However, in contrast to the view of Mishra, DeLillo does not entirely disregard the broader significance of extremist terrorism; he does grapple with the necessity of cause and effect. Similarly to Vinaver’s depiction of Bin Laden, he does so through the implementation of the terrorist as a point of view character. Whether implementing real-life characters or superimposing fictional representations, the characterisation of those responsible for such suffering is difficult to navigate. If handled incorrectly, writers become susceptible to accusations of misplaced sympathies or a lack of respect for the dead. DeLillo himself has expressed a conflict between his reluctance to consider the viewpoint of the terrorist and his perceived “novelistic responsibility”: “I didn’t think I could tell the entire story without the presence of at least one of the men — or a fictional version of one of the men — who was involved in those attacks”[35]. Here DeLillo challenges any notion that it is unethical to consider the motivations of terrorist; instead, he suggests that that it is a necessary step towards an understanding of the attacks. Certainly, without an acknowledgment of cause and effect, 9/11 is stripped down to a senseless tragedy; to examine it as a product of this cause and effect is to make sense of it. Indeed, DeLillo depicts the character of Hammad. He is the fictional counterpart of the terrorists who hijacked the planes, and portions of the narrative unfold from his point of view. In contrast to the two-dimensional renderings of the ‘evil’ attackers almost universally presented by the media, DeLillo endeavours to humanise the terrorist. He does this by offering an insight into the conditions which lead one to commit such an extreme act of violence. It is clear that Hammad believes Islam to be under attack, and seems to genuinely believe that what he is doing is for the good of its people. He is influenced by Mohammed Atta, one of the few real-life characters to appear in the novel and a ringleader of the 9/11 attacks. Atta tells him that “The world changes first in the mind of the man who wants to change it”[36], and encourages him to focus on their ‘mission’. This underlines the ability of young people from countries saturated by violence to be influenced by the promise of belonging, and the allure of a martyr’s afterlife. Baudrillard underlines the necessity for the exploration of characters such as Hammad, who offer an insight into the private world of the terrorist: “The prodigious success of such an attack presents a problem, and if we are to gain some understanding of it, we have to slough off our Western perspective to see what goes on in the terrorist’s organization, and in their heads”[37].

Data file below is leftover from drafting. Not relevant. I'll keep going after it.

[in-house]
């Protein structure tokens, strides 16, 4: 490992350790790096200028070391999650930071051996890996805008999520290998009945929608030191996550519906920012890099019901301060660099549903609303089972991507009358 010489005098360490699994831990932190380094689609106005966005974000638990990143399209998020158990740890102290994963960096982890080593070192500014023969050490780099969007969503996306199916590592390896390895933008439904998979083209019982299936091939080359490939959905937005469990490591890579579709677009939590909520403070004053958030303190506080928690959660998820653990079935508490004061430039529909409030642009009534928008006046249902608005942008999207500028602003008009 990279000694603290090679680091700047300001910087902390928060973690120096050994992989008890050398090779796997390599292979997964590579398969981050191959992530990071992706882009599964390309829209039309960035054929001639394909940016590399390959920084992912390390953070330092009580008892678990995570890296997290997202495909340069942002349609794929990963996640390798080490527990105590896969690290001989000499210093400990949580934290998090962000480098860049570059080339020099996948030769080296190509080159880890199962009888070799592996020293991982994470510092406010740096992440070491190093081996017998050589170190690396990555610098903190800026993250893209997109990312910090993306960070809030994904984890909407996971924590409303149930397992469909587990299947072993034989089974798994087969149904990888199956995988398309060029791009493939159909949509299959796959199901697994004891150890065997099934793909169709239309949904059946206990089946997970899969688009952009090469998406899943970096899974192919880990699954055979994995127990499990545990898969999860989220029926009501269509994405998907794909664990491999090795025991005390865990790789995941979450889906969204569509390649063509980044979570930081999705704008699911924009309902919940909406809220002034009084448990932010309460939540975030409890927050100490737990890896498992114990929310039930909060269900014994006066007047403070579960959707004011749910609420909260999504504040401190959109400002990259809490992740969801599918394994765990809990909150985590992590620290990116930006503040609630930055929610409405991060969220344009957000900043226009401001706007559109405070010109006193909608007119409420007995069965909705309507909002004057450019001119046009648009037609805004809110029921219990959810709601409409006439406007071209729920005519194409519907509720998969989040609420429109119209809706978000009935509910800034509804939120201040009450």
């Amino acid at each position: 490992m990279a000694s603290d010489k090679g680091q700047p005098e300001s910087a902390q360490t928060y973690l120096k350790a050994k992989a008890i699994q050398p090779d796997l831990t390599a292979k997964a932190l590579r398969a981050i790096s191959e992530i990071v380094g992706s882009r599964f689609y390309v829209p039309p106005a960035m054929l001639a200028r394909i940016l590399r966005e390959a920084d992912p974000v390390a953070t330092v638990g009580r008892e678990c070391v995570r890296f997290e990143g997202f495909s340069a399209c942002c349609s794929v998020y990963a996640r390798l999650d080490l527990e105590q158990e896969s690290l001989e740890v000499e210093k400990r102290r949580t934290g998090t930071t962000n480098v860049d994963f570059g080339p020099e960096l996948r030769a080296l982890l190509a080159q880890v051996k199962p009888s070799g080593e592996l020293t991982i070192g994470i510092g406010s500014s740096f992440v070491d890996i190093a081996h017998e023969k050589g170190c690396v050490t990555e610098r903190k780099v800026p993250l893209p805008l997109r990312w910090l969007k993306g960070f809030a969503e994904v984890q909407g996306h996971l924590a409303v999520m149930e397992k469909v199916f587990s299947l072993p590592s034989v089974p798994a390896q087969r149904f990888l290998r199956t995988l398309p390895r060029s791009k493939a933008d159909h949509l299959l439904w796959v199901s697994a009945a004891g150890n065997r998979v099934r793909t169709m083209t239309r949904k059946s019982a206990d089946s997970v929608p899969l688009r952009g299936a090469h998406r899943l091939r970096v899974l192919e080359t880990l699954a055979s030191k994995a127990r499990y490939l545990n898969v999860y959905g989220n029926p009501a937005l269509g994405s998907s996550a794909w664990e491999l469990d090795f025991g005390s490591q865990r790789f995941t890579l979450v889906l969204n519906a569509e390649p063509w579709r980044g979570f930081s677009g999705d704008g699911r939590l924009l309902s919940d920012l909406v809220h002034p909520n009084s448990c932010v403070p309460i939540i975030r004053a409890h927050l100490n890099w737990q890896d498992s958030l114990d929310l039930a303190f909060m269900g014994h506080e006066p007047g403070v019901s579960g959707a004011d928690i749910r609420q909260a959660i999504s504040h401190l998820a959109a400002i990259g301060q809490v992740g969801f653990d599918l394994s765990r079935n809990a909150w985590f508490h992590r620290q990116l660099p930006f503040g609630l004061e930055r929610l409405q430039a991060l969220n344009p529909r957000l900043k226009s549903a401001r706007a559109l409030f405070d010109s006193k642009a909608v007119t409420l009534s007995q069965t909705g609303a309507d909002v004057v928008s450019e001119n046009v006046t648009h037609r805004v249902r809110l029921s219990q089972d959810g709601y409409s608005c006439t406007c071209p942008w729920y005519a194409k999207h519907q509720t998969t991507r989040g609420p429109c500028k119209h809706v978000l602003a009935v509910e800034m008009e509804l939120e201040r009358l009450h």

In addition to the placement of Bin Laden’s words against those of Bush, Vinaver also gives the terrorist a voice. Like DeLillo, Vinaver selects Atta as the terrorist to whom he allows this voice. Although he makes little attempt to humanise him in the way that DeLillo humanises Hammad, he does convey the ritualistic nature of his preparation for his own death. This solidifies the notion that 9/11 is far more than a senseless, standalone act of violence; rather, it is a part of a much larger picture of religious fundamentalism and cultural unrest. Lee Essif actually suggests that Vinaver’s terrorists are more united in their objectives than the American people: “Vinaver’s September 11 presents a radiophonic projection of a voice of America, the disjointed narration of a spectacle that is unpresentable except through newspaper headlines, and the only sense of community in the text’s polylogic narrative is developed as a primitive, fundamentalist, terrorist one”[38]. A primary issue for writers attempting to capture the essence of a real-life act of violence is the portrayal of its victims and survivors. Here, DeLillo and Vinaver follow two contrary, but both as potentially problematic, literary routes. Throughout September 11, 2001, Vinaver utilises actual victims as characters; this contributes to his style of imitation, as he attempts to recreate the events of the day. In fact, he goes further than this, as he aestheticizes documented speech of actual 9/11 victims. A fitting example occurs as, as briefly aforementioned, the play echoes the last recorded words of American Airlines flight attendant Madeline Sweeney. Vinaver condenses the recording of the phone call made by Sweeney to her manager just moments before Flight 11 collided with the North Tower: “I see water and buildings/ Oh my God oh my God”[39]. Furthermore, the final recorded words of Flight 93 passenger Todd Beamer, spoken before his attempts to overpower the hijackers, are also imitated by Vinaver: “let’s roll”. Guy Gavriel Kay likens the implementation of real-life characters by writers to a “contemporary pandemic”[40]“, characterised by “a general erosion of the ethical value of privacy and a parallel emergence of a widespread sense of entitlement to look at – or to make use of – the lives of others”[41]. In light of this, the representation of Beamer and Sweeney’s final words can be seen as an intrusion; the last living moments of another human being are perhaps the most private of all. However, it is notable that these moments undergo minimal editing. For the most part, Vinaver simply imitates, creating a collage of real in its rawest form. As his sources are taken mostly from the media and other non-fictional responses, the notion of his ‘intrusion’ is diminished.